Two schoolboys, jeans, jackets, sneakers, sitting face to face, table by the window, rhythmically swinging their legs, eagerly playing around with their drinking straws. Room: walls and ceiling covered with wood paneling. Furnishing: lime green sofa corner, checked retro floor lamp, museum piece-like map of the world, large chalkboard, more wooden chairs and tables, people sinking into vintage armchairs. The old school of Hvannasund, having turned into a super cozy café for some time past, lavishly decorated with handcrafted products. Music playing: Frank Sinatra’s ‘The Lady Is a Tramp’.
A few steps away, in Hvannasund harbor, the ferry puts out to sea and sets course for the outer islands Svínoy and Fugloy. Inside the Cafe Old School, Myrna Lind Jacobsen unwaveringly heads for the next table, takes the orders, cuts chocolate cake, brews beverages and serves freshly baked waffles, whipped cream and home-made rhubarb jam. Together with Hallgerð Akurstein, Signa Ellebye, a few other local women and some local teenagers, Myrna – coincidentally a teacher – runs the Cafe Old School. Voluntary work. Only the young get a little bit of money for the commitment. A unique café as the result of a municipality competition in search of a new utilization concept for a former village schoolhouse.
Stirring my tasty coffee, ensconcing myself in a ruby-red armchair, looking around. Right here, in 1983, local kids attended class for the very last time. Afterwards: Different types of use. Office. Bible study. Kid’s playroom. Daycare moms’ “hangout“. Here and now: most well-liked meeting place, popular among well-informed tourists and villagers.
“The locals are glad about the café, and they are proud of it“, Myrna tells me. At her school, the Skúlin á Fossánesi in Norðdepil on the other side of the sound, she teachers i.a. math, geography and Danish. The connecting dam road between Hvannasund (located on the island Viðoy) and Norðdepil (located on the island Borðoy)? Construction work. “The dam road was built in 1974“, Myrna says. “Before that, anyone who wanted to cross the sound had to row. Children on their way to school included, in all weathers, a lot of times using one oar only, because of extremely strong currents. That’s what my parents told me.“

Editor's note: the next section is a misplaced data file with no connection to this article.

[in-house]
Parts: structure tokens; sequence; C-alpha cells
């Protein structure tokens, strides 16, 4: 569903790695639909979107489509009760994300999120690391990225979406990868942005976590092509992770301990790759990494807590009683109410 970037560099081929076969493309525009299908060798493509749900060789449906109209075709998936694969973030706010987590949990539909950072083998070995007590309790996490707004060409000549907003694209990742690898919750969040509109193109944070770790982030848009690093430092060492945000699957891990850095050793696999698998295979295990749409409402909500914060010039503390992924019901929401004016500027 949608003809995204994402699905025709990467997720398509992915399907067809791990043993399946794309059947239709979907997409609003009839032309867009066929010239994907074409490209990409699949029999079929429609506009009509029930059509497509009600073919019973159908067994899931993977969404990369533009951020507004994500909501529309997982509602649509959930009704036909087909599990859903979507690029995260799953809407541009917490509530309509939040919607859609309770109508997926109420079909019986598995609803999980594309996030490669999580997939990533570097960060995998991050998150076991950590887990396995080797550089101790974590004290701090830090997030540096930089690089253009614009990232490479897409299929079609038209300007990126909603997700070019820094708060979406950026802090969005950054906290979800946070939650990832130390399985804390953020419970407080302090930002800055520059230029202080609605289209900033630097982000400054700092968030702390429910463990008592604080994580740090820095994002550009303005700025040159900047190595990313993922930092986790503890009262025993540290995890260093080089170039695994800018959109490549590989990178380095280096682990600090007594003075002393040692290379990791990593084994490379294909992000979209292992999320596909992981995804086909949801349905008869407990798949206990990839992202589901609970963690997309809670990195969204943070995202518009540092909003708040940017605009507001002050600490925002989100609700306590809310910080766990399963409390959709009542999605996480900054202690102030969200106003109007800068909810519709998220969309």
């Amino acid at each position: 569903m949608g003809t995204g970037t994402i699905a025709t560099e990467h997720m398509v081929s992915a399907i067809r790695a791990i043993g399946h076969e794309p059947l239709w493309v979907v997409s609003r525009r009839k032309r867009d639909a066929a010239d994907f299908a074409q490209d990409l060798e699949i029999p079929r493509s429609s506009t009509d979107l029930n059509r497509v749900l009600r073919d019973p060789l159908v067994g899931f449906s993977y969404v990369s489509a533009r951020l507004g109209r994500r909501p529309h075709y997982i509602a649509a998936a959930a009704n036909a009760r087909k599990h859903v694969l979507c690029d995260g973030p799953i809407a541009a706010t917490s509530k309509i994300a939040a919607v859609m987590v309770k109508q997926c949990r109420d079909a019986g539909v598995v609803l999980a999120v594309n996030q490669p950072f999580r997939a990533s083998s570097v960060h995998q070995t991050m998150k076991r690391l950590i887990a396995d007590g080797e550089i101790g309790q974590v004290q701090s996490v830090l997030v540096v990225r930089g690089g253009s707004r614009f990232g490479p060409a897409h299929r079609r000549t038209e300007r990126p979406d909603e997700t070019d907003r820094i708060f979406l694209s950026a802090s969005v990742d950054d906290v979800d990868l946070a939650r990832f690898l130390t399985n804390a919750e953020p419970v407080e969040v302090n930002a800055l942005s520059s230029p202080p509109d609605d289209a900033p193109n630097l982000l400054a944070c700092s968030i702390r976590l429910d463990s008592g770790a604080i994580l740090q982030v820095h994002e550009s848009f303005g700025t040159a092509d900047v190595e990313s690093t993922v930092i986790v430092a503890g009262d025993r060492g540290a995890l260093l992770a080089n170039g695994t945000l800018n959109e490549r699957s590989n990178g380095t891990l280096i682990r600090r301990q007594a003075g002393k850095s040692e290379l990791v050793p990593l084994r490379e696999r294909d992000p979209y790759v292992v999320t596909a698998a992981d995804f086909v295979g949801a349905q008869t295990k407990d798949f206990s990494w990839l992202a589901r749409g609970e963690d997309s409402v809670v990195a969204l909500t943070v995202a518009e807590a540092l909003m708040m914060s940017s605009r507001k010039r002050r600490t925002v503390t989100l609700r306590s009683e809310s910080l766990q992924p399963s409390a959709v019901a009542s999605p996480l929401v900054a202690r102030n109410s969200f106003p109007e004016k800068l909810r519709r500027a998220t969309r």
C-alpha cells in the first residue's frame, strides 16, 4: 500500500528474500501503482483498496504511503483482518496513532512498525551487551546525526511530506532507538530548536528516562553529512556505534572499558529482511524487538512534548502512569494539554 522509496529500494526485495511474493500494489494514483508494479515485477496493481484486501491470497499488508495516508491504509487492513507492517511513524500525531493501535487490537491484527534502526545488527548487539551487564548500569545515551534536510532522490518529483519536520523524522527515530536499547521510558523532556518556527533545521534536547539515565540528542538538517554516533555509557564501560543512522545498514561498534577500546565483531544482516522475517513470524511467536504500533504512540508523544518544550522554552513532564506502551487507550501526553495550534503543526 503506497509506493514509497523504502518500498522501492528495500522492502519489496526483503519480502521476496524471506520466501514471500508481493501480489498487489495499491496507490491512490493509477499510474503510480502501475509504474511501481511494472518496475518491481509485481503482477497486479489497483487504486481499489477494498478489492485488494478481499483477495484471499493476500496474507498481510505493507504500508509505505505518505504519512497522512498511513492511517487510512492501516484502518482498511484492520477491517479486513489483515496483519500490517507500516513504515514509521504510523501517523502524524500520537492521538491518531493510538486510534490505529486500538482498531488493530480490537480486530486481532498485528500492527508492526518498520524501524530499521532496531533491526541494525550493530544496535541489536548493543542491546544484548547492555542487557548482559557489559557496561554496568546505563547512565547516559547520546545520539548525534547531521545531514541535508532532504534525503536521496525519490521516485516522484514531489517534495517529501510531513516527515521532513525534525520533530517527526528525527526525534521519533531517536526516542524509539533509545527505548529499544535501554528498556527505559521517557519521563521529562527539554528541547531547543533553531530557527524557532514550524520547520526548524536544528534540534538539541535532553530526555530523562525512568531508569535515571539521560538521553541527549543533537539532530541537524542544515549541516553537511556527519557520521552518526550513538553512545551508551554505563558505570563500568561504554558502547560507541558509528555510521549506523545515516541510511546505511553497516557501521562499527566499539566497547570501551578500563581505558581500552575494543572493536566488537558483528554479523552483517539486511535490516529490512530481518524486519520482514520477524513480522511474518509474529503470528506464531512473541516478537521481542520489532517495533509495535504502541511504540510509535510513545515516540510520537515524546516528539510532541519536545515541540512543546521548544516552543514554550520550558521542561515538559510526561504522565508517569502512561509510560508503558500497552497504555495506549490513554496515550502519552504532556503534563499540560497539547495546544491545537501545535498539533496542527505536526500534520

In connection with my visit, Myrna sends me several pictures afterwards, one of them being a black and white shot, showing a man and a woman, both sartorially dressed, at a certain place. Myrna’s note: “My grandmother’s brother and his wife. The picture is from the late 50s or early 60s.“ Clearly visible in the background of the photograph, at center: what is now a café and stage for experienced boys’ drinking straw artistry that day – the old school of Hvannasund.
The café on Facebook: Cafe Old School. Sundsvegur 31, Hvannasund, currently open from one thirty pm to half past five every day. Last day of this year’s summer season: Sunday, 30 September 2018. If everything goes according to plan, the café will be open again at Christmas time. Local history footnote: Over the decades, the local school has either been located in Hvannasund or Norðdepil.